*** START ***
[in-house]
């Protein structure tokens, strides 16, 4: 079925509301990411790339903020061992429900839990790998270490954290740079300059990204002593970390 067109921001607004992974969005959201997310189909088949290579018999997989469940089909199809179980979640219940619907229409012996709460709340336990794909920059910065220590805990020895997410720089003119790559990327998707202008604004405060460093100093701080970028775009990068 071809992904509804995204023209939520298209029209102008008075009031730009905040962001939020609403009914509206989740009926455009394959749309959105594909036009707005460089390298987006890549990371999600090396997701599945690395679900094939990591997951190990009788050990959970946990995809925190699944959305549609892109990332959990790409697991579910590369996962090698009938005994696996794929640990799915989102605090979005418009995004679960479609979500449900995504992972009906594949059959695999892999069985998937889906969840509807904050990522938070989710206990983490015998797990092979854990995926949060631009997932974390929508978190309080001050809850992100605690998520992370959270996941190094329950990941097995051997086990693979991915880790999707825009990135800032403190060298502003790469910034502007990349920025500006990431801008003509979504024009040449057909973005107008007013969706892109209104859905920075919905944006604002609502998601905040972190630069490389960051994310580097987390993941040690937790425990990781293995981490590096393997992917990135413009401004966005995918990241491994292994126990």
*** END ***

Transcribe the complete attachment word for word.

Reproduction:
[in-house]
């Protein structure tokens, strides 16, 4: 079925509301990411790339903020061992429900839990790998270490954290740079300059990204002593970390 067109921001607004992974969005959201997310189909088949290579018999997989469940089909199809179980979640219940619907229409012996709460709340336990794909920059910065220590805990020895997410720089003119790559990327998707202008604004405060460093100093701080970028775009990068 071809992904509804995204023209939520298209029209102008008075009031730009905040962001939020609403009914509206989740009926455009394959749309959105594909036009707005460089390298987006890549990371999600090396997701599945690395679900094939990591997951190990009788050990959970946990995809925190699944959305549609892109990332959990790409697991579910590369996962090698009938005994696996794929640990799915989102605090979005418009995004679960479609979500449900995504992972009906594949059959695999892999069985998937889906969840509807904050990522938070989710206990983490015998797990092979854990995926949060631009997932974390929508978190309080001050809850992100605690998520992370959270996941190094329950990941097995051997086990693979991915880790999707825009990135800032403190060298502003790469910034502007990349920025500006990431801008003509979504024009040449057909973005107008007013969706892109209104859905920075919905944006604002609502998601905040972190630069490389960051994310580097987390993941040690937790425990990781293995981490590096393997992917990135413009401004966005995918990241491994292994126990």